Tuesday, September 13, 2011

Nighttime Serenade

Tonight, I stayed several hours past my shift end to sit with a confused elderly patient. "George" had a psych history and a broken hip. For various reasons, he had a triple lumen catheter and an order for TPN. Just before 2nd shift he pulled out his line and offered it to his nurse like a wedding ring, asking her to marry him.

I had worked with George before. He was unfailingly cheerful and absolutely adorable in his confusion. He was definitely one of my favorite patients. Because he was tugging on his foley and newly placed peripheral line, I volunteered to stay and guard his wandering hands.

He called me his little black Jewish kitty-cat and asked to pet my fur (I'm neither black nor Jewish) but happily acknowledged that I was a cat who didn't like to be petted and sang to me instead: "Kitty-Cat I Love You" to the tune of Bull Moose Jackson's big hit.

George didn't seem to have any short term memory; he constantly asked where he was, did his parents know he was there, why we had kidnapped him, when I was going to have my baby. (I'm not pregnant). *sigh*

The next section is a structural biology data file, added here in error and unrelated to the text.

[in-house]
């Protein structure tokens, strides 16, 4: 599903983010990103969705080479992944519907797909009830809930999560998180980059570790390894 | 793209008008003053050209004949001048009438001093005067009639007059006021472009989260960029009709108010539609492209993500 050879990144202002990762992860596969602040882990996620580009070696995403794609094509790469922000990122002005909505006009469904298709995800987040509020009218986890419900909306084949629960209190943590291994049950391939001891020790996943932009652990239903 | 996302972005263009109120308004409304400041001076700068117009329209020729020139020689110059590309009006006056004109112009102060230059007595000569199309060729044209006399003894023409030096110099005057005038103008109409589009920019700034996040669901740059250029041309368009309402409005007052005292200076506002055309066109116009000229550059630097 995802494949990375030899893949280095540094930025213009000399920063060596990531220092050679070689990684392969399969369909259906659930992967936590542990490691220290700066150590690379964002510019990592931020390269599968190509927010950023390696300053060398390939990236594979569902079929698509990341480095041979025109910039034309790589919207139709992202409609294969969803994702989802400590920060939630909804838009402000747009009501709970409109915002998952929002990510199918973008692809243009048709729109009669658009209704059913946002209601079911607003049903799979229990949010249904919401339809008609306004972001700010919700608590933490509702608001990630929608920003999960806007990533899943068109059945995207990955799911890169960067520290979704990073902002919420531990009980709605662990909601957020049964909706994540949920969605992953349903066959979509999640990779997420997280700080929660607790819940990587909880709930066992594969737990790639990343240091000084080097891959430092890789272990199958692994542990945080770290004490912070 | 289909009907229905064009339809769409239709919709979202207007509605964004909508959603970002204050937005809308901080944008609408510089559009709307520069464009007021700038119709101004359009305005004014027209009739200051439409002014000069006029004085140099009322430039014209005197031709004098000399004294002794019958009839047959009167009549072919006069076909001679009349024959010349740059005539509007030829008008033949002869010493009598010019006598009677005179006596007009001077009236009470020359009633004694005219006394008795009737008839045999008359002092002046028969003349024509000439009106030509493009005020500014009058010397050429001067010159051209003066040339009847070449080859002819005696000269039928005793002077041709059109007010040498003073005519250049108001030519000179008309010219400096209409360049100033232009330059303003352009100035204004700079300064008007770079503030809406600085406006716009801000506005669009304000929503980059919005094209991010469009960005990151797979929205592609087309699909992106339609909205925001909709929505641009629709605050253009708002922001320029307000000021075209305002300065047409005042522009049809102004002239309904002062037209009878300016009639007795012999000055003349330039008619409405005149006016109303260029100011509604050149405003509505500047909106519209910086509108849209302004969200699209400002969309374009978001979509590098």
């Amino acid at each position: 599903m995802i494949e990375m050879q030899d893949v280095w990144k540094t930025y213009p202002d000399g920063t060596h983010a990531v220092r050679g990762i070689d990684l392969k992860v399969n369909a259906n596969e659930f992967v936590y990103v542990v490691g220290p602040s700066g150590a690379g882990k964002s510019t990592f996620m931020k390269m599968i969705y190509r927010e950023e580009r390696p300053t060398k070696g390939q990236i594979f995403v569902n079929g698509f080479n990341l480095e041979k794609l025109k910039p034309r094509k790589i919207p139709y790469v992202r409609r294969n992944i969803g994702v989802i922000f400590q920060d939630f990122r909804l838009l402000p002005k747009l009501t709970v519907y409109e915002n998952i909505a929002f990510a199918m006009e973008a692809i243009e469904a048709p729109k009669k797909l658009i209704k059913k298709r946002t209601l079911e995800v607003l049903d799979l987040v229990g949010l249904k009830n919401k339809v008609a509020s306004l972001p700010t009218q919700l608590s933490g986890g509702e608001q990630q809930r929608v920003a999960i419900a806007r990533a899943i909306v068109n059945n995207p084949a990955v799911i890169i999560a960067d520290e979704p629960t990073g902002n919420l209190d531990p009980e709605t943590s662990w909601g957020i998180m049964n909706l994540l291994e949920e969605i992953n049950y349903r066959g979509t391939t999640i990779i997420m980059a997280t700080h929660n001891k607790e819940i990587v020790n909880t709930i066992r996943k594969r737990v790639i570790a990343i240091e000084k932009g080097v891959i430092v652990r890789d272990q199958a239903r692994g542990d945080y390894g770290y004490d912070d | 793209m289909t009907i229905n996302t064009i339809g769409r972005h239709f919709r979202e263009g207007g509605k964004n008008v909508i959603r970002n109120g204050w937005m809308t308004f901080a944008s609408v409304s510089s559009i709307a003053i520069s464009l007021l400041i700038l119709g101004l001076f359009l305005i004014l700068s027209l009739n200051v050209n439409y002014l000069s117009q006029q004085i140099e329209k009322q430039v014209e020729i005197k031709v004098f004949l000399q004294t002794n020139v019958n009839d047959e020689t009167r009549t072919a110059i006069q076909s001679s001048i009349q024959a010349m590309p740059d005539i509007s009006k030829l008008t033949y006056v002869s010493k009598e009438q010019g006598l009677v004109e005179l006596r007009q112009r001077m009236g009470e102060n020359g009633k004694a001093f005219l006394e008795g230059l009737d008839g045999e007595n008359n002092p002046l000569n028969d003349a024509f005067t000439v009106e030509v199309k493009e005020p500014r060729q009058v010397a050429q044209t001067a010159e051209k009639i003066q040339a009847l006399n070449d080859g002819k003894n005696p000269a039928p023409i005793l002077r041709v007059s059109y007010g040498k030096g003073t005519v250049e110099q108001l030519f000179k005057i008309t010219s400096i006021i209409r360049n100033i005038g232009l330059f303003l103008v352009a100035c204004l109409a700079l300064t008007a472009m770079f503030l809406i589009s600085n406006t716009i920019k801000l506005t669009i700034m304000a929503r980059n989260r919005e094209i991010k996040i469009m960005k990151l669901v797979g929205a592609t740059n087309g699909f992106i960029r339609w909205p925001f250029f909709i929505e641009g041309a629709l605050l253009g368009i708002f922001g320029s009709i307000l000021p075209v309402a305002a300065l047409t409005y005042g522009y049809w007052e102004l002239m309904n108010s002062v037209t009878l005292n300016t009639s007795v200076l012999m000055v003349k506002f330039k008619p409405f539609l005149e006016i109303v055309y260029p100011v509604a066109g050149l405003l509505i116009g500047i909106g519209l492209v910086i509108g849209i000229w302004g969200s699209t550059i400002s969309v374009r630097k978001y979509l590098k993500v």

Despite his misinterpretation of my physical homage to all things cheese (my little potbelly), we had a great time together telling stories and tearing pictures of cats out of the stack of magazines that someone had left him.

Outwardly, he and my mother were complete opposites. He was a tall black millwright and my mom was a tiny white schoolteacher. She died young and he had reached a blessed age. But their eyes were the same: brown and slightly bulging. He and my mom were both confused but so very loving and so happy to meet new faces.